Earlier today, I had the pleasure of discussing gold, equity valuations, bond bubbles, and inflation with Greg Hunter at USA Watchdog.
In the interview, I mentioned the nearly “everything bubble” and stated a belief that gold was one thing that was not in a bubble.
Following the interview, Hunter asked me to put my thoughts on gold and the “nearly” everything bubble in writing. Specifically, Hunter asked: “How Much Gold Should the Common Man Own?”
My answer follows. First, please consider my USA Watchdog interview: The Everything Bubble – Mike “Mish” Shedlock
How Much Gold?
There is no one correct percentage, but this rule applies: If you have trouble sleeping at night or are constantly worried about the price, then you likely have too much. If you are worried about a price drop of a few hundred dollars, or the equivalent percent in stock or bonds, you probably should not be investing in anything.
It’s curious that people are worried about gold but not the obvious bubbles that surround them. Media contributes to the ignorance by demonizing gold while praising bubbles.
It should be clear to any rational thinker that the Fed (central banks in general) blew amazing asset bubbles in equities and junk bonds in their response to the “Great Recession”. In their misguided quest to produce inflation, which they do not even know how to measure, central banks even re-blew the housing bubble.
In general, 10% to 25% in physical gold and silver seems like a reasonable amount. At major lows, miners offer tremendous opportunities. They were practically giving away miners in late 2015 and early 2016.
Outside of precious metals and miners, good investment opportunities are scarce. High cash allocations are likely to be wise. To be fair, I have been saying this for several years. This only proves that bubbles can always get bigger, until they don’t.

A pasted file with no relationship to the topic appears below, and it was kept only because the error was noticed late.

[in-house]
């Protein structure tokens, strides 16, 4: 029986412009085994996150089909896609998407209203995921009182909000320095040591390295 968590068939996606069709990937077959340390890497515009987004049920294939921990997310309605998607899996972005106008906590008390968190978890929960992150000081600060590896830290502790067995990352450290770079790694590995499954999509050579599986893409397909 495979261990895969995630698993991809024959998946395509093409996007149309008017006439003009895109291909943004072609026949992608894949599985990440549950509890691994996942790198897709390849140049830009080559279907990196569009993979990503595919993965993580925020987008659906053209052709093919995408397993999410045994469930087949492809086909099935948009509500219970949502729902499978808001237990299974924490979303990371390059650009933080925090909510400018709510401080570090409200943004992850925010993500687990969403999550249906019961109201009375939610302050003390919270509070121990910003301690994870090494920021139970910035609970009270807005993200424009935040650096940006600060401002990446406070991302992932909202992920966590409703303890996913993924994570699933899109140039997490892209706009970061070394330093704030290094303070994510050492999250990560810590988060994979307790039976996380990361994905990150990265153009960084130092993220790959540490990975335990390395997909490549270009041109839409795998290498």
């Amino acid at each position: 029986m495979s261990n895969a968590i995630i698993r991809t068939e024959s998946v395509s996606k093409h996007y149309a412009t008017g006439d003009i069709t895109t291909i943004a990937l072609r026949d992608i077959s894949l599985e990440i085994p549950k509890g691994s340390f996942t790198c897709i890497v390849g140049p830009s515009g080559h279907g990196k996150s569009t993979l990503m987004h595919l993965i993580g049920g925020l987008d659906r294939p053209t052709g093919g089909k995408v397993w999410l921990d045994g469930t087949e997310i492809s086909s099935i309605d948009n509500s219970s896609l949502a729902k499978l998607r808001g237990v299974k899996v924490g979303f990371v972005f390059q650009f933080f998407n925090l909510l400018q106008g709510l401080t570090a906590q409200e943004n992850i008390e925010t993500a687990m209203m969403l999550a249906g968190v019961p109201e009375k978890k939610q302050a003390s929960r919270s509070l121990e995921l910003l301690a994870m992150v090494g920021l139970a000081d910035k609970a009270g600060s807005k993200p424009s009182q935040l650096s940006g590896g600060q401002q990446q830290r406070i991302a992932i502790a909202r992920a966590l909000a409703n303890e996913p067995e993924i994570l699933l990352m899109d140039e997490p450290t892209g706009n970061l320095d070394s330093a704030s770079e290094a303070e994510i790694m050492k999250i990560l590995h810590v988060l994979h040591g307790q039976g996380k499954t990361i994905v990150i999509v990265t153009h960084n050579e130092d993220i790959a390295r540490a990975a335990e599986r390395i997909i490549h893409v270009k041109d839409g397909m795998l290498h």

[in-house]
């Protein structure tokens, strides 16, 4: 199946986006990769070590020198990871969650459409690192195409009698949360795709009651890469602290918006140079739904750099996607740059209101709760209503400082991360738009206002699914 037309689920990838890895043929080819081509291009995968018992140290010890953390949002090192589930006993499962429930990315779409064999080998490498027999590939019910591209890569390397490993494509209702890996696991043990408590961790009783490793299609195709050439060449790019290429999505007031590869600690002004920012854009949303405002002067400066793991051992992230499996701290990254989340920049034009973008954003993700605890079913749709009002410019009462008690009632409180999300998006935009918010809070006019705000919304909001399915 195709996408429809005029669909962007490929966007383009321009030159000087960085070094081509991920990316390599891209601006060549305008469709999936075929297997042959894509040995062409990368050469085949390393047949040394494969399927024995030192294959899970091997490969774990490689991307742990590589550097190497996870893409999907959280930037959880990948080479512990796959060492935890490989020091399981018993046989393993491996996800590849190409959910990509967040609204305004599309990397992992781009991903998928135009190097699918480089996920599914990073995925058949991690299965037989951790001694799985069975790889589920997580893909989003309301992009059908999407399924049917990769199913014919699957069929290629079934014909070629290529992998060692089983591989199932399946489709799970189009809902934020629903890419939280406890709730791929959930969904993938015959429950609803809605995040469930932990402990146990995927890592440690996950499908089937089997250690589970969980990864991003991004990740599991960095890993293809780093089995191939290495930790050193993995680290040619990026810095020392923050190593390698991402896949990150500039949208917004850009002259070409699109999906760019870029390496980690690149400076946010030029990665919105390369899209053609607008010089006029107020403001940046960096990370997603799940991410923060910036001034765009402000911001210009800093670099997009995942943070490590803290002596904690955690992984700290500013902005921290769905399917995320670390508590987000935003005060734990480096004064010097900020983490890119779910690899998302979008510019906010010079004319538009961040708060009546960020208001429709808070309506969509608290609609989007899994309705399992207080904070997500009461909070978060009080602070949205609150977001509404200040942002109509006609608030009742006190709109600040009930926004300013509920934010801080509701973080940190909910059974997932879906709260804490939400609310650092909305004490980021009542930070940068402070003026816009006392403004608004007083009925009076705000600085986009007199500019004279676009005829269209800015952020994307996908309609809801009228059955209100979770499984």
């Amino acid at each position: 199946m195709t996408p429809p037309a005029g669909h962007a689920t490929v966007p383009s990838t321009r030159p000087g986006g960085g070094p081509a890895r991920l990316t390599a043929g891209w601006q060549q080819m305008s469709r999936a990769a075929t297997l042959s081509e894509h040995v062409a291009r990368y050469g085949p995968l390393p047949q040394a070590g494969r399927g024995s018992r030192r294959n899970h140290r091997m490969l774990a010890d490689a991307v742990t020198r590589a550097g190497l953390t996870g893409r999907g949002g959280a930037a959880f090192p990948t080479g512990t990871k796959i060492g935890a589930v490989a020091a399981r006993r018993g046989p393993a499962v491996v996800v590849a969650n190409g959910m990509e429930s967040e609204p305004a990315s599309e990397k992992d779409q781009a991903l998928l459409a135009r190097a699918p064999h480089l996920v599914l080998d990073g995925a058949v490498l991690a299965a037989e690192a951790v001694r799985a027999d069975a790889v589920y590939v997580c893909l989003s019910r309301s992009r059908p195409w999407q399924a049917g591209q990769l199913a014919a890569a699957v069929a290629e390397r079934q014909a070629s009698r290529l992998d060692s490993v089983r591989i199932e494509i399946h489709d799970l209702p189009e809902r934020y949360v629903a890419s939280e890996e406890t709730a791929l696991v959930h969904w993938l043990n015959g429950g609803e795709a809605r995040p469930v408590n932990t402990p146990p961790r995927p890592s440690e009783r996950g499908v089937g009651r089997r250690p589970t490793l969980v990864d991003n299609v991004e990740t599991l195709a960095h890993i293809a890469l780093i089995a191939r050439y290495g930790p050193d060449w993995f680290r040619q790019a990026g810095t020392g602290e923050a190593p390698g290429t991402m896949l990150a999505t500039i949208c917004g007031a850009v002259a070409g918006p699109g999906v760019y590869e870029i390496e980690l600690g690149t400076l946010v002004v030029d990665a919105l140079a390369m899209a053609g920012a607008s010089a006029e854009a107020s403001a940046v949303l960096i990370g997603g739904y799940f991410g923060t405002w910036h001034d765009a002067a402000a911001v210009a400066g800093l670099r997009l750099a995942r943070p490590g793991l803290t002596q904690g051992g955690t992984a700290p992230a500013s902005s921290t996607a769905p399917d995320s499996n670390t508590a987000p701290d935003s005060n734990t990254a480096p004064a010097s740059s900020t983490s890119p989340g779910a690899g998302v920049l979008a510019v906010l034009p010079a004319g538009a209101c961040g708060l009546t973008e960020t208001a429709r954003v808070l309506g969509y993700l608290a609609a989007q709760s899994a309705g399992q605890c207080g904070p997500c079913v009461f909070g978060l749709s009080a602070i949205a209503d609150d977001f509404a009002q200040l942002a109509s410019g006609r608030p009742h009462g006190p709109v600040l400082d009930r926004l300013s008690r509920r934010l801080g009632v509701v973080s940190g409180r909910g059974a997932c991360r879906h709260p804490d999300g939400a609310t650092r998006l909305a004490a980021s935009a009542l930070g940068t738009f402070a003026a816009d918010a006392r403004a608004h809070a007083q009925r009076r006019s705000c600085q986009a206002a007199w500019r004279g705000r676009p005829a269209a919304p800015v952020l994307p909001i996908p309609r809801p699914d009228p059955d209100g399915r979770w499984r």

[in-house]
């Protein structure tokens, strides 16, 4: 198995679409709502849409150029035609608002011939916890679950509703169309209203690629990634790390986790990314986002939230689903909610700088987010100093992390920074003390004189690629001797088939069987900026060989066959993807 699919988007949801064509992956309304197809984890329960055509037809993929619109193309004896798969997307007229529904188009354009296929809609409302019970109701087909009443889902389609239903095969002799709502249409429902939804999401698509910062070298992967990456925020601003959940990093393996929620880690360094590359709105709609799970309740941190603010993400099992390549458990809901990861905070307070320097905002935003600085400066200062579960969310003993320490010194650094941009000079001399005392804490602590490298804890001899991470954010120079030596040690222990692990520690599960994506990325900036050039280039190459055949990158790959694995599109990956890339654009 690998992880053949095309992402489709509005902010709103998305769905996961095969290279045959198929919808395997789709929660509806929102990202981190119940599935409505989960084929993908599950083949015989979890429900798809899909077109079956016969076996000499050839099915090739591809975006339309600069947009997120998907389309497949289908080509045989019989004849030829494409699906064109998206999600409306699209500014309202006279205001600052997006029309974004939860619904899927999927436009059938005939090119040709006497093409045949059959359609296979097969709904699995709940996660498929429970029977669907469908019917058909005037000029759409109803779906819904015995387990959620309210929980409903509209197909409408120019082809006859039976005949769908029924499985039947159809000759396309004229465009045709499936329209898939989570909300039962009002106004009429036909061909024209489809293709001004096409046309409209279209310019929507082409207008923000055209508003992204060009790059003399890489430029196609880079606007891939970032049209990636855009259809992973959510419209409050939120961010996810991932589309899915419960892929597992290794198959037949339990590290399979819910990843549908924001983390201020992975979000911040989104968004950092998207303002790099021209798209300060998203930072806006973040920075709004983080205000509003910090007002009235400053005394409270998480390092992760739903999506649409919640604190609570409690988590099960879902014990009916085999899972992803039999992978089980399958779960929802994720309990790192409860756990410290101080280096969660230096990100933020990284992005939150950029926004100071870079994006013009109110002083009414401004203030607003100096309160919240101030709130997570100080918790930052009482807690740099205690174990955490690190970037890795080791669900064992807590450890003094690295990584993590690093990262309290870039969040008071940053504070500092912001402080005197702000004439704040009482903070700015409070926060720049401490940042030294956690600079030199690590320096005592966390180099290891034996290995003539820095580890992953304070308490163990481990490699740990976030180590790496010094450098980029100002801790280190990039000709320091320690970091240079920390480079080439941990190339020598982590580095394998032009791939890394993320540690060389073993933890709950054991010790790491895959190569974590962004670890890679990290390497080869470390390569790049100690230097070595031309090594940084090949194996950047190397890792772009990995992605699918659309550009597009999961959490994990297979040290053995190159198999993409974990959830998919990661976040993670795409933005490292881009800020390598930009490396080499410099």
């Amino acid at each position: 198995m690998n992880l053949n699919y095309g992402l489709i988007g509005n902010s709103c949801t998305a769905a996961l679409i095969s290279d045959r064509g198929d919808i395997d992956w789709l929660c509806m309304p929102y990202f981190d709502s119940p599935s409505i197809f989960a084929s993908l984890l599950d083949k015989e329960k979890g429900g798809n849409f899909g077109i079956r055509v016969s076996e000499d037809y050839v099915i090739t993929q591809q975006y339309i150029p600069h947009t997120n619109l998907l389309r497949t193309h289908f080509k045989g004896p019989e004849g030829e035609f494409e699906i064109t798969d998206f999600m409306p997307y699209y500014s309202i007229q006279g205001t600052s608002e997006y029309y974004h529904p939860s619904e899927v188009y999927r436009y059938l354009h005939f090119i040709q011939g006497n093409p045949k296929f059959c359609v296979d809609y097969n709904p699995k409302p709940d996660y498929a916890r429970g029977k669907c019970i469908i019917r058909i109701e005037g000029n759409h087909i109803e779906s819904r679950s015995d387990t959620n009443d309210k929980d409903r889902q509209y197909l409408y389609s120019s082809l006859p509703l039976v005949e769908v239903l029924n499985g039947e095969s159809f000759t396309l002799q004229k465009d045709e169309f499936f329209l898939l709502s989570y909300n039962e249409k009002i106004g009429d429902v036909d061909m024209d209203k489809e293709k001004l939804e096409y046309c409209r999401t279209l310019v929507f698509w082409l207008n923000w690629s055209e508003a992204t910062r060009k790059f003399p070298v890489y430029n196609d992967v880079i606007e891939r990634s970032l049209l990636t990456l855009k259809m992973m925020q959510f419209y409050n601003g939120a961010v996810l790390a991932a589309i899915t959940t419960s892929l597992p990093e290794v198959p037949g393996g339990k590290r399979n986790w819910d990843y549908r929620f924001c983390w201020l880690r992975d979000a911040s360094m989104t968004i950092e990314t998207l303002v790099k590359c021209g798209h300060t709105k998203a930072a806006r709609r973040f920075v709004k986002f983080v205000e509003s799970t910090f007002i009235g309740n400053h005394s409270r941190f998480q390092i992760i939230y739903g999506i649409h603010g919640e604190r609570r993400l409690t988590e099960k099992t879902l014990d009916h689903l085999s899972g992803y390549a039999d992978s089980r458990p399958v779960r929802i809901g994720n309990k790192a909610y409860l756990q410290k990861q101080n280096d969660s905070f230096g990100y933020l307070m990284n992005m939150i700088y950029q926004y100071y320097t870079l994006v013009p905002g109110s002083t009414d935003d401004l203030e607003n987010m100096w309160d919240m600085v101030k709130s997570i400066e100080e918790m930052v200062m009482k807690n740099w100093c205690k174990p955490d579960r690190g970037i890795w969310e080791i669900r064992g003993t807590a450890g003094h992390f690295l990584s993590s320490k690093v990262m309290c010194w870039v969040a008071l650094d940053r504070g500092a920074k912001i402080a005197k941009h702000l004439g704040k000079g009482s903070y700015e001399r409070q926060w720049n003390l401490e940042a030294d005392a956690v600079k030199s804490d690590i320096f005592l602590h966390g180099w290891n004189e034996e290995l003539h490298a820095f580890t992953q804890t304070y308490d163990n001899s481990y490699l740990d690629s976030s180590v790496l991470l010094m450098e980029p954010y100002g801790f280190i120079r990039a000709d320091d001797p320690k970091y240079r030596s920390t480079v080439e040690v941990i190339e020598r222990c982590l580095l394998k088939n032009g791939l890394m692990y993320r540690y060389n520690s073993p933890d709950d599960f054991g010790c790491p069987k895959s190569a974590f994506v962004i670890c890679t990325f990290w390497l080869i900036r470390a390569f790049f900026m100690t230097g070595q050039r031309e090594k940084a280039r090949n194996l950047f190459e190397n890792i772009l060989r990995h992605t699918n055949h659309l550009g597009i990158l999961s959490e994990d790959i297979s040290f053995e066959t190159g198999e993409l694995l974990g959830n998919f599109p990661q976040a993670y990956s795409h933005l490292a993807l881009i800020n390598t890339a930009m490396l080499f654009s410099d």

Inflation, Where Is It?
Central banks cannot see inflation because they are totally clueless how to measure it. For discussion, please see: Central Banks Puzzled as Global Inflation Hits Lowest Level Since 2009: Solving the Puzzle
Economic Challenge to Keynesians
Of all the widely believed but patently false economic beliefs is the absurd notion that falling consumer prices are bad for the economy and something must be done about them.
I have commented on this many times and have been vindicated not only by sound economic theory but also by actual historical examples.
- My article Deflation Bonanza! (And the Fool’s Mission to Stop It) has a good synopsis.
- My Challenge to Keynesians “Prove Rising Prices Provide an Overall Economic Benefit” has gone unanswered.
There is no answer because history and logic both show that concerns over consumer price deflation are seriously misplaced.
BIS Deflation Study
The BIS did a historical study and found routine deflation was not any problem at all.
“Deflation may actually boost output. Lower prices increase real incomes and wealth. And they may also make export goods more competitive,” stated the study.
It’s asset bubble deflation that is damaging. When asset bubbles burst, debt deflation results.
Central banks’ seriously misguided attempts to defeat routine consumer price deflation is what fuels the destructive asset bubbles that eventually collapse.
For a discussion of the BIS study, please see Historical Perspective on CPI Deflations: How Damaging are They?
If you wish to understand the nature of the bubbles we are in, a few recent articles of mine will help.
- Bubblicious Debate: Greenspan Says “Bond Bubble About to Break”, No Stock Market Bubble
- Median Price-to-Revenue Ratio Higher in All Deciles vs 2007, 90% vs Dot-Com Bubble: THE Choice
- Debunking MMT, Keynesianism, Monetarism: Reader asks “What theories do you believe?” Mish Reading List
Trends in Sentiment, Asset Bubble, Gold
Finally, please consider my 38 slide powerpoint Venture Alliance Presentation on trends in sentiment, asset bubbles, and gold.
Thanks to Greg Hunter for having me on his show. I hope to be back on where we can go over some more of these points in detail.
Mike “Mish” Shedlock